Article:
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July 28, 1917


JAMA. 1917;LXIX(4):286-287. doi:10.1001/jama.1917.02590310038013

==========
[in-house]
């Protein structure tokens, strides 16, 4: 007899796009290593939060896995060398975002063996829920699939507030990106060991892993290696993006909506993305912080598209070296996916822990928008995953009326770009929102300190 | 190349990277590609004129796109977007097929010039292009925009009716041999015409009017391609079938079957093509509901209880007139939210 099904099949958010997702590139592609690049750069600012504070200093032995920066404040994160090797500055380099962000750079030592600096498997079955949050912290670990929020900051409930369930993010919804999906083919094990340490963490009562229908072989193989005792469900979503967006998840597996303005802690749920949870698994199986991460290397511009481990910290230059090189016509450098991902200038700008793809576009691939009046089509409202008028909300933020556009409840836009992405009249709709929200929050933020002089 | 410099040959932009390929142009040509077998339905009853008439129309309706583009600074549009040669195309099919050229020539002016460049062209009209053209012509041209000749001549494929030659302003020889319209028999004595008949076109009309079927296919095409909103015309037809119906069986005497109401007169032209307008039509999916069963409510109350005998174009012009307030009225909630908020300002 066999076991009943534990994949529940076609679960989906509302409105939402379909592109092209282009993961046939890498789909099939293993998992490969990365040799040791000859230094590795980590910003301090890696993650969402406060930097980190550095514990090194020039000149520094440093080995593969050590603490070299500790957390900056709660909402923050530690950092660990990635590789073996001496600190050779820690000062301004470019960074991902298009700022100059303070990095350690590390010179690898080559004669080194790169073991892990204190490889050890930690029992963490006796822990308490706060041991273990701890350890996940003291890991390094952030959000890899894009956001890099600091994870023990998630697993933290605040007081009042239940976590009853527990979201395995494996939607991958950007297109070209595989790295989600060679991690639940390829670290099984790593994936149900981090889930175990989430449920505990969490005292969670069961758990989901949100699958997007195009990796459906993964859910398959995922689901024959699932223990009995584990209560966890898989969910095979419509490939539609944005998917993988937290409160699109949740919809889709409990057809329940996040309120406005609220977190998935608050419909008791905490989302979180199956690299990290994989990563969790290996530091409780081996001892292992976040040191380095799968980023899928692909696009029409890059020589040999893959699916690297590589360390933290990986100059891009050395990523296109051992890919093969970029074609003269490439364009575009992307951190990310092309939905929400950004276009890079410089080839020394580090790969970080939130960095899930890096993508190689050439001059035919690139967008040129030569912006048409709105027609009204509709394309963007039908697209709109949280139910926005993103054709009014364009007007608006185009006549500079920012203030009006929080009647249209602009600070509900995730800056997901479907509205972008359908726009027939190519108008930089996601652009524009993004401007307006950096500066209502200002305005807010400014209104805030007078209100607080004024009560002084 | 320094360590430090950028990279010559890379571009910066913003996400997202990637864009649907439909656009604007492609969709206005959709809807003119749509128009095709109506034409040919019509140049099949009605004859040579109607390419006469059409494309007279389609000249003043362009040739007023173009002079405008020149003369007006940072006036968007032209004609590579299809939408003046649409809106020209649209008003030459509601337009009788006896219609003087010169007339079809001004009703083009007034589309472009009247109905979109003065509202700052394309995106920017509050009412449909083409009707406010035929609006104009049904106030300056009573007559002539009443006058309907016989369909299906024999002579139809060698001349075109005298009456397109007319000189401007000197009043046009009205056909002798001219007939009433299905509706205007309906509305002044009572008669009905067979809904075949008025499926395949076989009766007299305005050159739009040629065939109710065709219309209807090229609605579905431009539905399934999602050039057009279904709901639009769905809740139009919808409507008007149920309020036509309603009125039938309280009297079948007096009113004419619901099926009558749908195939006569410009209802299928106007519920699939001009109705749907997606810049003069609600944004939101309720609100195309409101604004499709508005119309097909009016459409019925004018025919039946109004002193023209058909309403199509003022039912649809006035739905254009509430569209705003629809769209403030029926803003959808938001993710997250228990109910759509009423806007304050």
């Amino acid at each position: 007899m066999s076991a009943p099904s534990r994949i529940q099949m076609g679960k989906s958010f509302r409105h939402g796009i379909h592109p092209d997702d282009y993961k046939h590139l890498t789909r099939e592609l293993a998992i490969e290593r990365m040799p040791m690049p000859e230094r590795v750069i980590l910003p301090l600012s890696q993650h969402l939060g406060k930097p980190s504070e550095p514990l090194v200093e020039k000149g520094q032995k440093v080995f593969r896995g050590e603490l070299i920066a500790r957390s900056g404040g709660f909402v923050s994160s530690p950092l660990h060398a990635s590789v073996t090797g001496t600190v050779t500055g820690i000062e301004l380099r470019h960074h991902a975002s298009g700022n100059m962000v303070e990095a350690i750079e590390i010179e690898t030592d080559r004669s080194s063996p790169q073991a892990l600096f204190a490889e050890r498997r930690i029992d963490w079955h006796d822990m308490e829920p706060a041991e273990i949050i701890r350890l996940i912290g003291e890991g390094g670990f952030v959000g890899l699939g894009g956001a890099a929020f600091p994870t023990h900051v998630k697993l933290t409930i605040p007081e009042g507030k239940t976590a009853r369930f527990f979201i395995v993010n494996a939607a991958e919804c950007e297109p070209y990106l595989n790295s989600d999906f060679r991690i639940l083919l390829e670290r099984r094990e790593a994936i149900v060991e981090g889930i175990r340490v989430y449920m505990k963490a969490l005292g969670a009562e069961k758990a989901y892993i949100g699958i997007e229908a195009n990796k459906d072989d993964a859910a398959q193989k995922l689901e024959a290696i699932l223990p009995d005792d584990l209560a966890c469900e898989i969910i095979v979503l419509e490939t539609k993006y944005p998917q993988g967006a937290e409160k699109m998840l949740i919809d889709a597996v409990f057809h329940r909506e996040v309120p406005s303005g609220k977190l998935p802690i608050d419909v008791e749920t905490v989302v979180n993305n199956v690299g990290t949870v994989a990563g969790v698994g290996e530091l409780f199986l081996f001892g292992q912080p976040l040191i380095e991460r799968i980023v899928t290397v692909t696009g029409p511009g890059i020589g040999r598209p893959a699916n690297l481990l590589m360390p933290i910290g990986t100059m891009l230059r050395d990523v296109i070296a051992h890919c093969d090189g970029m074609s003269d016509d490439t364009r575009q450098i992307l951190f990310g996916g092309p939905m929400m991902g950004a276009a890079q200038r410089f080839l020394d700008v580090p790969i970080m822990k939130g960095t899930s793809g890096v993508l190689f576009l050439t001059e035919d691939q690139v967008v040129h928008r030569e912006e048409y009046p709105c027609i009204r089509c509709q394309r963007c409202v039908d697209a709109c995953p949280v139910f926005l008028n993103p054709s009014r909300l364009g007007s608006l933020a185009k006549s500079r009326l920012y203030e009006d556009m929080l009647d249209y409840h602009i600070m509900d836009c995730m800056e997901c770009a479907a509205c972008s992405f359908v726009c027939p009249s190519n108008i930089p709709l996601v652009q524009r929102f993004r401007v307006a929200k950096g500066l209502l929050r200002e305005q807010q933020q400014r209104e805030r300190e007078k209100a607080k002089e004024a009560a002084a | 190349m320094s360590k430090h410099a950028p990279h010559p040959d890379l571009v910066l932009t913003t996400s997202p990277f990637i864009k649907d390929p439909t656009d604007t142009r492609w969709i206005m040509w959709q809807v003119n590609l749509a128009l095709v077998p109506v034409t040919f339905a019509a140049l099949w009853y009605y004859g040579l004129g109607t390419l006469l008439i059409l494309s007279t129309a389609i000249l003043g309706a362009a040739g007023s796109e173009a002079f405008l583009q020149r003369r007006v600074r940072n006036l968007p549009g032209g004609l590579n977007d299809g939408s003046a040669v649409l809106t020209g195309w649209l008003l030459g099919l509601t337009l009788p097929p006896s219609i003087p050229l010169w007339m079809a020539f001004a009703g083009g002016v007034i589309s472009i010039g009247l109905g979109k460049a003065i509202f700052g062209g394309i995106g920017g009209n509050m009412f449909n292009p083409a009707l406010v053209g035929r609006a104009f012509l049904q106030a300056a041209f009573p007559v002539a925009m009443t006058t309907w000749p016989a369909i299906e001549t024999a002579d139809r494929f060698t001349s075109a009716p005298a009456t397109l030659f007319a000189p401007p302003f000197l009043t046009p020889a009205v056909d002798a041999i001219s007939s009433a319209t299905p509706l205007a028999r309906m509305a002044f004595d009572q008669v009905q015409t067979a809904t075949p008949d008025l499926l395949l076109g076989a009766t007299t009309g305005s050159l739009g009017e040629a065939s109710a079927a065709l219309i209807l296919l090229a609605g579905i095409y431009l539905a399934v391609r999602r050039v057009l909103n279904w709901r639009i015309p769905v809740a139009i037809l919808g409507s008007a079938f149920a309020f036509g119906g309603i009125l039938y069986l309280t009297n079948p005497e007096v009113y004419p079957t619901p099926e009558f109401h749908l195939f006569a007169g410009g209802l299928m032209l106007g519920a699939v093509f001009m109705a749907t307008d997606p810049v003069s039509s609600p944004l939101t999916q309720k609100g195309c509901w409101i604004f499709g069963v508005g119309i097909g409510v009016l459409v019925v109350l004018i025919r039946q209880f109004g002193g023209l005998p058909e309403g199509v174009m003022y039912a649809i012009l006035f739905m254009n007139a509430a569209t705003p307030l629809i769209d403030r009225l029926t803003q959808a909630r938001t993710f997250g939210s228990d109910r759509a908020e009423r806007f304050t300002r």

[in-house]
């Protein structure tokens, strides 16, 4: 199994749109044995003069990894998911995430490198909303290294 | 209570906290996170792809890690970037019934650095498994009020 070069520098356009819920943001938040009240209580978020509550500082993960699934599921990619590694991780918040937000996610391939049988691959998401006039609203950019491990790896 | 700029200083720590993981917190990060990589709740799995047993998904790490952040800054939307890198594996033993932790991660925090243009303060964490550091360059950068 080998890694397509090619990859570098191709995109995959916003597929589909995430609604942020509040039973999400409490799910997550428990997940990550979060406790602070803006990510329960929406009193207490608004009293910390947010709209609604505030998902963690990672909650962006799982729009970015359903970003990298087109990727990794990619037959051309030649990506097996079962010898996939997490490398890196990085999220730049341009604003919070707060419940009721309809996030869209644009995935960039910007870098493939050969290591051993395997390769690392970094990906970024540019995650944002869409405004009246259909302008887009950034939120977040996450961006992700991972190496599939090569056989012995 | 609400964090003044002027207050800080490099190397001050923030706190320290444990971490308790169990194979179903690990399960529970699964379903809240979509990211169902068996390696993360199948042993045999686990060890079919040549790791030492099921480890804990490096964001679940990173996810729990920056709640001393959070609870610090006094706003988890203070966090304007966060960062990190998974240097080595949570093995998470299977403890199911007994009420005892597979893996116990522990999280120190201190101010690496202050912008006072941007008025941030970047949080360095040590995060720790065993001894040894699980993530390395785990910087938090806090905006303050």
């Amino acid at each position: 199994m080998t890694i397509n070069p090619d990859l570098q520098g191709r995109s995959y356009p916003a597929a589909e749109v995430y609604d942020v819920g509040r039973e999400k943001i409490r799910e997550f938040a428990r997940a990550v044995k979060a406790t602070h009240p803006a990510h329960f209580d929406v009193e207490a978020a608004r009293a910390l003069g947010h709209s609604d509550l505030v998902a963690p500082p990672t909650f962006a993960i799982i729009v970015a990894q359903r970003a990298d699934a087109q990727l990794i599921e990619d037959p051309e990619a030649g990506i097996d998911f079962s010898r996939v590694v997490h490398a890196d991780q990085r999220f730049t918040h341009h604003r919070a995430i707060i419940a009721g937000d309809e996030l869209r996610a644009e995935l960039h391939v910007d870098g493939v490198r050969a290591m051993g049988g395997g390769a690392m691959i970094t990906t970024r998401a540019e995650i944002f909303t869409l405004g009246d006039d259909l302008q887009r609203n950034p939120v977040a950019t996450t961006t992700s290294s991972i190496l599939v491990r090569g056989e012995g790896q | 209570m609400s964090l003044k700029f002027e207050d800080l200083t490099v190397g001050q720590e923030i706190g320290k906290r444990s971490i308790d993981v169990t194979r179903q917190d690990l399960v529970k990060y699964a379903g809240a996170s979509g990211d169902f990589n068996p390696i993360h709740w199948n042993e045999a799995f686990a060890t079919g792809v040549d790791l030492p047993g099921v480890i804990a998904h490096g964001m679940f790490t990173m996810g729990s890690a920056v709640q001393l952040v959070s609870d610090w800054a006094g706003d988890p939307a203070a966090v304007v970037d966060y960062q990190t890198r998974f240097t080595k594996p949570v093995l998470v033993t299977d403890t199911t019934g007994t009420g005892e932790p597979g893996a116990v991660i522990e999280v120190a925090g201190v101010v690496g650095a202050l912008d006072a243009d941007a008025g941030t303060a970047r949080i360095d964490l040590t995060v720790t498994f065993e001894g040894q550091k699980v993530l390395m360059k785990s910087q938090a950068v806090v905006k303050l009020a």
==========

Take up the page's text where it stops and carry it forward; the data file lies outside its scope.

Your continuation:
In a recent lecture,1 Sir Almroth Wright discusses at length the development of infection in wounds with special reference to treatment, particularly of wounds received in battle. He starts on the basis that the defense against infection of the body is due in part to the bactericidal action of the liquid of the blood, in part to phagocytosis by leukocytes. The bactericidal action of the blood fluid is dependent largely on its maintaining an antitryptic condition or property — if the serum of an exudate is not antitryptic it is not bactericidal. One of the ways in which the antitryptic quality may be reduced or lost is the death or breaking up of leukocytes so that their tryptic ferments are set free and neutralize antitryptic action. Under the natural conditions in a wound, and particularly a war wound, in which case there is much injury to tissue, and infectious

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